There's great news for fans of Fallout 76 as Bethesda confirms the game's DLC content will be free for all. Although the company has a chequered past when it comes to microtransactions, Bethesda hopes to fund all of Fallout 76's post-release material through the main game's use of selling cosmetic upgrades.
Instead of being an expected Fallout 3 remaster or a New Vegas sequel, Fallout 76 was a surprise announcement in the run-up to this year's E3. While opinions were originally divided about such a stark contrast to what players have come to love about Fallout, Bethesda looks to change that as it pushes the envelope further. Not content with being an MMO to rival the rest and ditching its standard NPCs, 76 will use maligned microtransactions to actually help the game.
Documentary filmmakers NoClip released The Making of Fallout 76 and revealed some interesting details about what fans can expect. Remembered for overpriced DLC packages, Bethesda hopes to put the disastrous "Horse Armor" meme from Elder Scrolls IV: Oblivion behind it through Fallout 76's cosmetic microtransactions instead of a pay-to-win style of gameplay. Promising that content will be free for "years to come," Fallout 76's DLCs will be powered by microtransactions as a clever way to keep gamers coming back for more.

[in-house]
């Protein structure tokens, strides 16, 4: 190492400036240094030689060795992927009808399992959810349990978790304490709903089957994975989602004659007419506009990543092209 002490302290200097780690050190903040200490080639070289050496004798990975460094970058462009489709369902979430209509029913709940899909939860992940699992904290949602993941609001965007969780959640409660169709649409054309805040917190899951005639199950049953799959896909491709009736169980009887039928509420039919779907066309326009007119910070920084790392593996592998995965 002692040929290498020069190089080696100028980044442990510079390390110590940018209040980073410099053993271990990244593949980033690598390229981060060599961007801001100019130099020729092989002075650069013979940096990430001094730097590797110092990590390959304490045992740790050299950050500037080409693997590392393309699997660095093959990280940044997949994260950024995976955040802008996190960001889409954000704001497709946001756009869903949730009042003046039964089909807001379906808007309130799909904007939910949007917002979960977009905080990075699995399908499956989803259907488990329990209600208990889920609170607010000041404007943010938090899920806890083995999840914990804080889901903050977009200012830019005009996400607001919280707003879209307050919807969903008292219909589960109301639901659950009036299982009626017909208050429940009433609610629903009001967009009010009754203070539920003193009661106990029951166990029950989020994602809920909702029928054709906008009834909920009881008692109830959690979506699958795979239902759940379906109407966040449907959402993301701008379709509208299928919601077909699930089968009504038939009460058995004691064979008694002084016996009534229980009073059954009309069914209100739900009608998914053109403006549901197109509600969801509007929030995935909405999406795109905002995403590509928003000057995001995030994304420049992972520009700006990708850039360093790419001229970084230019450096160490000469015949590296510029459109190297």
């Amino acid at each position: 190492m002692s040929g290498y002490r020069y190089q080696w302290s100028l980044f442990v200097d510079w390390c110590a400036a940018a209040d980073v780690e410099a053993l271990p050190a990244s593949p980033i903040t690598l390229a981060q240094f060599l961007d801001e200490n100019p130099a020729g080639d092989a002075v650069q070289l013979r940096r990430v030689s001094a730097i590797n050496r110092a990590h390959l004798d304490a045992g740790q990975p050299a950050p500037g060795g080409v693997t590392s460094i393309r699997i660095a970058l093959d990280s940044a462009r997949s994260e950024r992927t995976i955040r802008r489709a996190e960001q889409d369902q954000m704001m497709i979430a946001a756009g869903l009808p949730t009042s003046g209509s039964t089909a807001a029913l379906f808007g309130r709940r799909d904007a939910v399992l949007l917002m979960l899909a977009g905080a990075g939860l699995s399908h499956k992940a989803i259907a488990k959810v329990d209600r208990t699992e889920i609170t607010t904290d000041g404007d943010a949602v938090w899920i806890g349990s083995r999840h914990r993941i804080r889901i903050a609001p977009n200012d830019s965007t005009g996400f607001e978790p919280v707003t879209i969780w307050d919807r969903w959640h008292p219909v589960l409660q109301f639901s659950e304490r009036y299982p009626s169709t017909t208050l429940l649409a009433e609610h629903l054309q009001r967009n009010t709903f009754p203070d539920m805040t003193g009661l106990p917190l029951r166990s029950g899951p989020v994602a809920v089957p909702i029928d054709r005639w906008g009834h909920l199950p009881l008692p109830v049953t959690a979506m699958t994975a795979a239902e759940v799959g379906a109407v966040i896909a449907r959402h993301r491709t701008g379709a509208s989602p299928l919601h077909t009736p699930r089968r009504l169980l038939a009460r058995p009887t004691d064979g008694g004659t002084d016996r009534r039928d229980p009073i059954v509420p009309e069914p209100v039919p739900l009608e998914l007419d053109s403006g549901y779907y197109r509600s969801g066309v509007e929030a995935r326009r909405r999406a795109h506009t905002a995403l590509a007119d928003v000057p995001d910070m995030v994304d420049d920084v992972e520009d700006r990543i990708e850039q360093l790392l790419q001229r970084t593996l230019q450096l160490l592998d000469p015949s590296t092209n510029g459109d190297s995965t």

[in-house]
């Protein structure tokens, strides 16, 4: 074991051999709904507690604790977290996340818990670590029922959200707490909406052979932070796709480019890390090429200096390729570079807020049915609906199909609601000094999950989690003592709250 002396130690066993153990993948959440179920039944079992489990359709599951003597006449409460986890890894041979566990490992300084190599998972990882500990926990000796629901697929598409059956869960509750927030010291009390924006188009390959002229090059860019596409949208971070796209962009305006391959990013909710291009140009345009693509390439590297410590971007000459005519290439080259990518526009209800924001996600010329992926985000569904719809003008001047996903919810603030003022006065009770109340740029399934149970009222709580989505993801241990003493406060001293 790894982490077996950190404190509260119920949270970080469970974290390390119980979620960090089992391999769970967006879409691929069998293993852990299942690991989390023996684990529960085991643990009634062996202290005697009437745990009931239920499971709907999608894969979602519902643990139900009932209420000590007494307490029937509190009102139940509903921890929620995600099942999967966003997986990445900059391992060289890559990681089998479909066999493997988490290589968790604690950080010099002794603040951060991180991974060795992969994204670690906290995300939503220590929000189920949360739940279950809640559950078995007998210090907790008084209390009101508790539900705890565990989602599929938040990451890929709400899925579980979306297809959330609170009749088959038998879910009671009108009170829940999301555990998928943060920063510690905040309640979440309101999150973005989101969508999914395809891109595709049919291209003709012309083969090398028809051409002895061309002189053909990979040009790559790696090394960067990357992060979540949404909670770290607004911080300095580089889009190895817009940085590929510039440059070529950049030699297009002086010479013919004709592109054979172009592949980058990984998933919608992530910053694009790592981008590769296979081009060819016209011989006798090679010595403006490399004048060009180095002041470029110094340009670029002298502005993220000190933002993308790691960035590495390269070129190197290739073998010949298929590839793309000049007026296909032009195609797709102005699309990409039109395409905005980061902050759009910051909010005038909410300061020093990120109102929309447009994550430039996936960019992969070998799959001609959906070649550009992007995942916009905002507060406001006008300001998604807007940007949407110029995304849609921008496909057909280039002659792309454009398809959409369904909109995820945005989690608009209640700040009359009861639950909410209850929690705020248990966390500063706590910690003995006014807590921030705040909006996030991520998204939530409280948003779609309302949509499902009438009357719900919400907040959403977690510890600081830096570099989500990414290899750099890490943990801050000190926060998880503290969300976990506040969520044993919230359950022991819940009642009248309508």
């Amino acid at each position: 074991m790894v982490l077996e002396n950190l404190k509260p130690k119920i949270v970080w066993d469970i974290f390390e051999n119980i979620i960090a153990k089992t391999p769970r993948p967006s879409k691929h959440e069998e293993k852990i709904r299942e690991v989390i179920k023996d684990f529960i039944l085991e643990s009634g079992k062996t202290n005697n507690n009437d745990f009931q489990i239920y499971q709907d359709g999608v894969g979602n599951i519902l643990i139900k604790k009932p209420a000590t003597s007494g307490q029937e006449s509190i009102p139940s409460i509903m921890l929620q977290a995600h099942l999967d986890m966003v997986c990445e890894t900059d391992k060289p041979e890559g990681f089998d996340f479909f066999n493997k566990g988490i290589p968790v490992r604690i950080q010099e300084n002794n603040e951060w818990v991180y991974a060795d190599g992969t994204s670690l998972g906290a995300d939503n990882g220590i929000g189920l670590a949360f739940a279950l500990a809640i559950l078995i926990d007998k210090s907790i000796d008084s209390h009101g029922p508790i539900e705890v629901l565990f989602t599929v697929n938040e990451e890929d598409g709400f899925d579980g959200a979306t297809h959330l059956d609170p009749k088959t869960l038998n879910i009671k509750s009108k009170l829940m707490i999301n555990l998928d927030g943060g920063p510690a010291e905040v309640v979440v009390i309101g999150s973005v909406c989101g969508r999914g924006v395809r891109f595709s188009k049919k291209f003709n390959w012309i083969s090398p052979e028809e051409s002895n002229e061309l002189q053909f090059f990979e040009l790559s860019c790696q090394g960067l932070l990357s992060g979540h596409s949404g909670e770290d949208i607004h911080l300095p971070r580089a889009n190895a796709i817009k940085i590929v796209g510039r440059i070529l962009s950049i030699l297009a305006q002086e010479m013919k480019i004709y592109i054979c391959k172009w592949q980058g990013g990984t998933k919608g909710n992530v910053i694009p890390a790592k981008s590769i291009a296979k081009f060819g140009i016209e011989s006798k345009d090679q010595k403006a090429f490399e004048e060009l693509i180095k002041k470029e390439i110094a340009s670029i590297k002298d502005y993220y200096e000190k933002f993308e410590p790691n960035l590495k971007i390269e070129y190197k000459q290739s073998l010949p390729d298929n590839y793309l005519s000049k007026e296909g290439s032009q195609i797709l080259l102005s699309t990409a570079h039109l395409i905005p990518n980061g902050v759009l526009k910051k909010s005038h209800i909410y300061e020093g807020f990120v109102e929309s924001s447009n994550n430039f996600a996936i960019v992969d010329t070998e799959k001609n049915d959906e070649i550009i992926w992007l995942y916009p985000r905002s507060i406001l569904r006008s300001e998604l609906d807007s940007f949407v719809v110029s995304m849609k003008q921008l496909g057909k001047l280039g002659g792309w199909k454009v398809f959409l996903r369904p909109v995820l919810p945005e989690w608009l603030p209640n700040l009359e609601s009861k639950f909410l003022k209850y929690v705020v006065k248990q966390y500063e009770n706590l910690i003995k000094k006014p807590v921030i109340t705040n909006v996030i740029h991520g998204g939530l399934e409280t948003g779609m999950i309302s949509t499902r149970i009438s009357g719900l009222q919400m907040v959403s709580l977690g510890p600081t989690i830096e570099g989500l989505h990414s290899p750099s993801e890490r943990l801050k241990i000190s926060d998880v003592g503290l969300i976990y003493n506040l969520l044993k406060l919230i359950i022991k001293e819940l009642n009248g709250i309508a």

Although cosmetic additions can be earned by working through the game, those who want a shiny new armor or to rock a pink mohawk can purchase the latest must-have trends with real-world money. Begging the question of what can a DLC actually include that hasn't already been thought of, NoClip's documentary also reveals that the game will have six different areas, contains dynamic events, and will bring back the ability of player mutations.
Looking back at Fallout 4 in particular, the Far Harbor and Nuka-World DLCs offered plenty of additional content and gave players yet another reason to pick up the game once again. Although both DLCs paled in comparison to Fallout 4's main story, they showed that Bethesda is committed to an ambitious post-release experience instead of just moving onto its next game. For a studio is known for its DLCs, fans can only imagine what could be heading for a game as large as Fallout 76 is promised to be.
With loot boxes being such a controversial topic at the moment, Bethesda is going one step further by using microtransaction profits to help enhance Fallout 76 instead of line the studio's pockets. The incentive is there to part with actual cash if it helps bring more DLC content to the table, but only time will tell how well this business model works. If players aren't willing to spend money on changing their appearance, Fallout 76's free post-release content could fall at the first hurdle.
Source: The Making of Fallout 76
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